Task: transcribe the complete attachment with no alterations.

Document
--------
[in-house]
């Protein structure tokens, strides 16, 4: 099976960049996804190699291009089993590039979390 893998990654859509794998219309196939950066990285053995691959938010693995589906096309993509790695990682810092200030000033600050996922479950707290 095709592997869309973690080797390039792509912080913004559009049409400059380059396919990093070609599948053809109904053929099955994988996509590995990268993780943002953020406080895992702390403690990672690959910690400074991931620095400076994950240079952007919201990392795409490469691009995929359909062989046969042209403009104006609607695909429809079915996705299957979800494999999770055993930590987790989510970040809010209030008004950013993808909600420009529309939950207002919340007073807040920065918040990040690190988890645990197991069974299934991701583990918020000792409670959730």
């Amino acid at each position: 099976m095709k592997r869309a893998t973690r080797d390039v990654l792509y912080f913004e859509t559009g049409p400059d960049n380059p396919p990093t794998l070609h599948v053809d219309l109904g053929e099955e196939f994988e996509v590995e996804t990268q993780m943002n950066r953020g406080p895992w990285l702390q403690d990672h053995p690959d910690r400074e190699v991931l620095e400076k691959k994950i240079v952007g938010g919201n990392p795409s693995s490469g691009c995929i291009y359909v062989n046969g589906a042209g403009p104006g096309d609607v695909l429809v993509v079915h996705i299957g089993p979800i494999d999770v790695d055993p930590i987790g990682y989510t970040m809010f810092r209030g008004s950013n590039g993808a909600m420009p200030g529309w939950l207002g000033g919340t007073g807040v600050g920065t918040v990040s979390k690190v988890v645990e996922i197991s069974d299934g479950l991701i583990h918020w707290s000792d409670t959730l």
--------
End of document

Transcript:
[in-house]
């Protein structure tokens, strides 16, 4: 099976960049996804190699291009089993590039979390 893998990654859509794998219309196939950066990285053995691959938010693995589906096309993509790695990682810092200030000033600050996922479950707290 095709592997869309973690080797390039792509912080913004559009049409400059380059396919990093070609599948053809109904053929099955994988996509590995990268993780943002953020406080895992702390403690990672690959910690400074991931620095400076994950240079952007919201990392795409490469691009995929359909062989046969042209403009104006609607695909429809079915996705299957979800494999999770055993930590987790989510970040809010209030008004950013993808909600420009529309939950207002919340007073807040920065918040990040690190988890645990197991069974299934991701583990918020000792409670959730």
């Amino acid at each position: 099976m095709k592997r869309a893998t973690r080797d390039v990654l792509y912080f913004e859509t559009g049409p400059d960049n380059p396919p990093t794998l070609h599948v053809d219309l109904g053929e099955e196939f994988e996509v590995e996804t990268q993780m943002n950066r953020g406080p895992w990285l702390q403690d990672h053995p690959d910690r400074e190699v991931l620095e400076k691959k994950i240079v952007g938010g919201n990392p795409s693995s490469g691009c995929i291009y359909v062989n046969g589906a042209g403009p104006g096309d609607v695909l429809v993509v079915h996705i299957g089993p979800i494999d999770v790695d055993p930590i987790g990682y989510t970040m809010f810092r209030g008004s950013n590039g993808a909600m420009p200030g529309w939950l207002g000033g919340t007073g807040v600050g920065t918040v990040s979390k690190v988890v645990e996922i197991s069974d299934g479950l991701i583990h918020w707290s000792d409670t959730l």